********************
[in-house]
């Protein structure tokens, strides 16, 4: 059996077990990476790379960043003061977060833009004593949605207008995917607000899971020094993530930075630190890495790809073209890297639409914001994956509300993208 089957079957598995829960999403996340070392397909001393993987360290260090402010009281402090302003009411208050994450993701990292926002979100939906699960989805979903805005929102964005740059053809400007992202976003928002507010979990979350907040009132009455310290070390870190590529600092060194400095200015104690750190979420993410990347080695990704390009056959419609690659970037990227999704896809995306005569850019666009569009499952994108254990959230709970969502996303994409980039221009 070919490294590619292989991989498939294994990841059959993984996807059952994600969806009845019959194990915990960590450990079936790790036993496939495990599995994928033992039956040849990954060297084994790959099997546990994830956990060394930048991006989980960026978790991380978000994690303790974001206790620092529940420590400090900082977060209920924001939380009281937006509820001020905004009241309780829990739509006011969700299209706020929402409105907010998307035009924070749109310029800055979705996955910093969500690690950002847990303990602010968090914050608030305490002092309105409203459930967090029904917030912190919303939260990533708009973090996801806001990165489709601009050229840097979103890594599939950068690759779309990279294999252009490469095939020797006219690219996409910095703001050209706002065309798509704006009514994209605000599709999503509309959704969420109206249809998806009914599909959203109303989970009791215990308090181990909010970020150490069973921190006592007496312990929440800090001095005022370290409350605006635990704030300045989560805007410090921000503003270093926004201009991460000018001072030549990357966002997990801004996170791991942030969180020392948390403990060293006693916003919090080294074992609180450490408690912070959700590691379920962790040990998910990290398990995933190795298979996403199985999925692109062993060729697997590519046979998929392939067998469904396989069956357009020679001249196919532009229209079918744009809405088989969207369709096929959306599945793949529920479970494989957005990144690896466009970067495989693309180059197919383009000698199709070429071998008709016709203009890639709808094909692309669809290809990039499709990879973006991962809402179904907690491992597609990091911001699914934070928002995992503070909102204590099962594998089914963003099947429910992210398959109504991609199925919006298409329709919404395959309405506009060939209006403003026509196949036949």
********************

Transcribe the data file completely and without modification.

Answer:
[in-house]
């Protein structure tokens, strides 16, 4: 059996077990990476790379960043003061977060833009004593949605207008995917607000899971020094993530930075630190890495790809073209890297639409914001994956509300993208 089957079957598995829960999403996340070392397909001393993987360290260090402010009281402090302003009411208050994450993701990292926002979100939906699960989805979903805005929102964005740059053809400007992202976003928002507010979990979350907040009132009455310290070390870190590529600092060194400095200015104690750190979420993410990347080695990704390009056959419609690659970037990227999704896809995306005569850019666009569009499952994108254990959230709970969502996303994409980039221009 070919490294590619292989991989498939294994990841059959993984996807059952994600969806009845019959194990915990960590450990079936790790036993496939495990599995994928033992039956040849990954060297084994790959099997546990994830956990060394930048991006989980960026978790991380978000994690303790974001206790620092529940420590400090900082977060209920924001939380009281937006509820001020905004009241309780829990739509006011969700299209706020929402409105907010998307035009924070749109310029800055979705996955910093969500690690950002847990303990602010968090914050608030305490002092309105409203459930967090029904917030912190919303939260990533708009973090996801806001990165489709601009050229840097979103890594599939950068690759779309990279294999252009490469095939020797006219690219996409910095703001050209706002065309798509704006009514994209605000599709999503509309959704969420109206249809998806009914599909959203109303989970009791215990308090181990909010970020150490069973921190006592007496312990929440800090001095005022370290409350605006635990704030300045989560805007410090921000503003270093926004201009991460000018001072030549990357966002997990801004996170791991942030969180020392948390403990060293006693916003919090080294074992609180450490408690912070959700590691379920962790040990998910990290398990995933190795298979996403199985999925692109062993060729697997590519046979998929392939067998469904396989069956357009020679001249196919532009229209079918744009809405088989969207369709096929959306599945793949529920479970494989957005990144690896466009970067495989693309180059197919383009000698199709070429071998008709016709203009890639709808094909692309669809290809990039499709990879973006991962809402179904907690491992597609990091911001699914934070928002995992503070909102204590099962594998089914963003099947429910992210398959109504991609199925919006298409329709919404395959309405506009060939209006403003026509196949036949």